take this tiger by the tail (tigernut granola recipe inside!)
I’ve got a question for you today…
If, as you likely know by now, you are equal parts bacteria and human, just who (or what) are you feeding when you sit down to your morning meal?
Honestly, it’s not a trick question. And if you think about it with that data in mind (shall I say it again? Equal parts bacteria and human!), I believe you know the answer.
And while we’re still learning more each day—mapping what’s going on with those microbes and how they influence our states of health and illness, from gut to brain and immunity to pain—it’s time for each one of us to take the tiger by the tail.
We’ll do just that with the second recipe in our granola series and this week’s featured ingredient.
Last week, I shared my go-to gluten-free granola recipe. It’s a family favorite, but not one that I can eat any longer (no oats for me).
This week, we’ll consider how we can still make granola when nearly all of the customary granola ingredients are off the table (including grains, nuts, seeds, and most sweeteners.)
That’s right, our granola recipe of the day comes from our very own FxNA Nutritionist, Caroline Stahlschmidt, and it includes an option to make it Autoimmune Protocol (AIP) friendly.
It also happens to feature a favorite microbiome maverick (hello tigernuts!)
‘Taking a tiger by the tail’ means to become associated with something powerful and potentially dangerous; to have a very difficult problem to solve. This is nothing short of the truth when we think about the role of our microbiome in our health or when we think of making a granola with none of the usual suspects.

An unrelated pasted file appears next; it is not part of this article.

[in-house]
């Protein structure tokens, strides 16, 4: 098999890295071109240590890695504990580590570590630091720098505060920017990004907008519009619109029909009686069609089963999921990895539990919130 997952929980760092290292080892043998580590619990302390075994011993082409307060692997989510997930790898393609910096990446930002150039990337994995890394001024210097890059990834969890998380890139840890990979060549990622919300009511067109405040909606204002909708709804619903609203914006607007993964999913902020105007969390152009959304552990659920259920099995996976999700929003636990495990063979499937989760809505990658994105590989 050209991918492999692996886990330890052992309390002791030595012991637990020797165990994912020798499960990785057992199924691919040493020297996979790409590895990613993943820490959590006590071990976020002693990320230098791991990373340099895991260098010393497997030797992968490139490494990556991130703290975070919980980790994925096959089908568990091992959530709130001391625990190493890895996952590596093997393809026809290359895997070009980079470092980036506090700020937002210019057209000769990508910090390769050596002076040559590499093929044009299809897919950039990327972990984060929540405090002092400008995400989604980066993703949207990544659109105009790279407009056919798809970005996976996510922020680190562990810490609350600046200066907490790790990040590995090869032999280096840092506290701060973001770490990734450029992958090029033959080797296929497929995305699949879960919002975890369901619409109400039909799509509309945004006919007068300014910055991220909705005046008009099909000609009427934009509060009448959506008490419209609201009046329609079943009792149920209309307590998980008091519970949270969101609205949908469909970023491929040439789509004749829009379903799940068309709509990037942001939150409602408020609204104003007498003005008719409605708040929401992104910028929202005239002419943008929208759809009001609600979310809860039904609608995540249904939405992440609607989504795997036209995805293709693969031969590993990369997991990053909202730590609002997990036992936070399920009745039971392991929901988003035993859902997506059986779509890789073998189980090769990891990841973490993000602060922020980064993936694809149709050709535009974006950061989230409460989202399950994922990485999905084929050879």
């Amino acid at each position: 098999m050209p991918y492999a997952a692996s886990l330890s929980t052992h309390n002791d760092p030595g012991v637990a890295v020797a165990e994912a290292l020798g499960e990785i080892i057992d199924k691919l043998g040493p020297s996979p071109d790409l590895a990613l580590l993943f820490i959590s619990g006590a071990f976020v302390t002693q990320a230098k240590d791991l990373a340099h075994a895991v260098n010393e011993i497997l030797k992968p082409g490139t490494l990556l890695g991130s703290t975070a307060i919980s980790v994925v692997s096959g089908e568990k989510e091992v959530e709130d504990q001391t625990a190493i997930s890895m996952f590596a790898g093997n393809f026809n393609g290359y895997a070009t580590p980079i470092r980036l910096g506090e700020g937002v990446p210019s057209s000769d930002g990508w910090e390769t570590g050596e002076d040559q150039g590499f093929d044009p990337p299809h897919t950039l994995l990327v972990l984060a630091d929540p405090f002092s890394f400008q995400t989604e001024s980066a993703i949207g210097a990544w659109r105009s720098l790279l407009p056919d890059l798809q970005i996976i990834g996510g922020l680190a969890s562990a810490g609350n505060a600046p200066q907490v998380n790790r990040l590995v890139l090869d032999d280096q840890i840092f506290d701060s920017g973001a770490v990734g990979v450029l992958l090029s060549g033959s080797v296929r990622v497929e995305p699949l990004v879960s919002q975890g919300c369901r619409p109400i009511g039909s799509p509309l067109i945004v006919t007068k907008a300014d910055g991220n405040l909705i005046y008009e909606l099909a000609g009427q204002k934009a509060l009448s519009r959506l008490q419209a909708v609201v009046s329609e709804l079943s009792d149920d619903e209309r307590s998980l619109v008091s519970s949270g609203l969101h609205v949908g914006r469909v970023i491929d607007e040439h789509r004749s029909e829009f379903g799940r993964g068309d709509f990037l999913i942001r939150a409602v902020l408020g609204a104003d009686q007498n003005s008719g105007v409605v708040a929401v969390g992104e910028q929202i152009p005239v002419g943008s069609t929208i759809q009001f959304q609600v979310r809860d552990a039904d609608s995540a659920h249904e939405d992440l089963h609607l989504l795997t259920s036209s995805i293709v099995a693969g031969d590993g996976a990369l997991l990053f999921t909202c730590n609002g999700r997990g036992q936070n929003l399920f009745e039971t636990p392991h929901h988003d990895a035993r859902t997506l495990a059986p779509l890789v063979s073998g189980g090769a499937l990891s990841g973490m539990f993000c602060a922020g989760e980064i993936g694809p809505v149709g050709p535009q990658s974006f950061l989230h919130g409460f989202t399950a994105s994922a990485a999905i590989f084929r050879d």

With that bug in your ear, it’s time to get nutty and learn a bit about tigernuts!
First, to be clear, tigernuts aren’t actually nuts. (Good news for all among us who are allergic or sensitive or intolerant to those edible kernels.) Instead, tigernuts are a small root vegetable tuber that originates from Northern Africa and the Mediterranean.
Are you curious, yet?
Tigernuts are a rich source of resistant starch and that makes them one of my favorite digestive superfoods.
Resistant starch is like nutrition for the probiotic (ie. good guy) bacteria in your colon. There are a number of foods that contain resistant starch and even a number of types of resistant starch, but they all have one thing in common:
This type of starch resists digestion.
What this means is that it travels through the gastrointestinal tract—from mouth to colon—without breaking down and becoming fuel for the cells throughout your system, like other foods do.
Once resistant starches reach the colon they’re ready to do their job. In the colon or large intestine, much resistant starch is converted to short-chain fatty acids, one of which is called butyrate.
Butyrate not only supports the colon to rebuild, repair and replenish, but it helps to lower cancer risk and increase the population of good colon bacteria that serve to ward off disease. Butyrate is like a superfood for your colon and resistant starch is how you deliver that superfood to your system!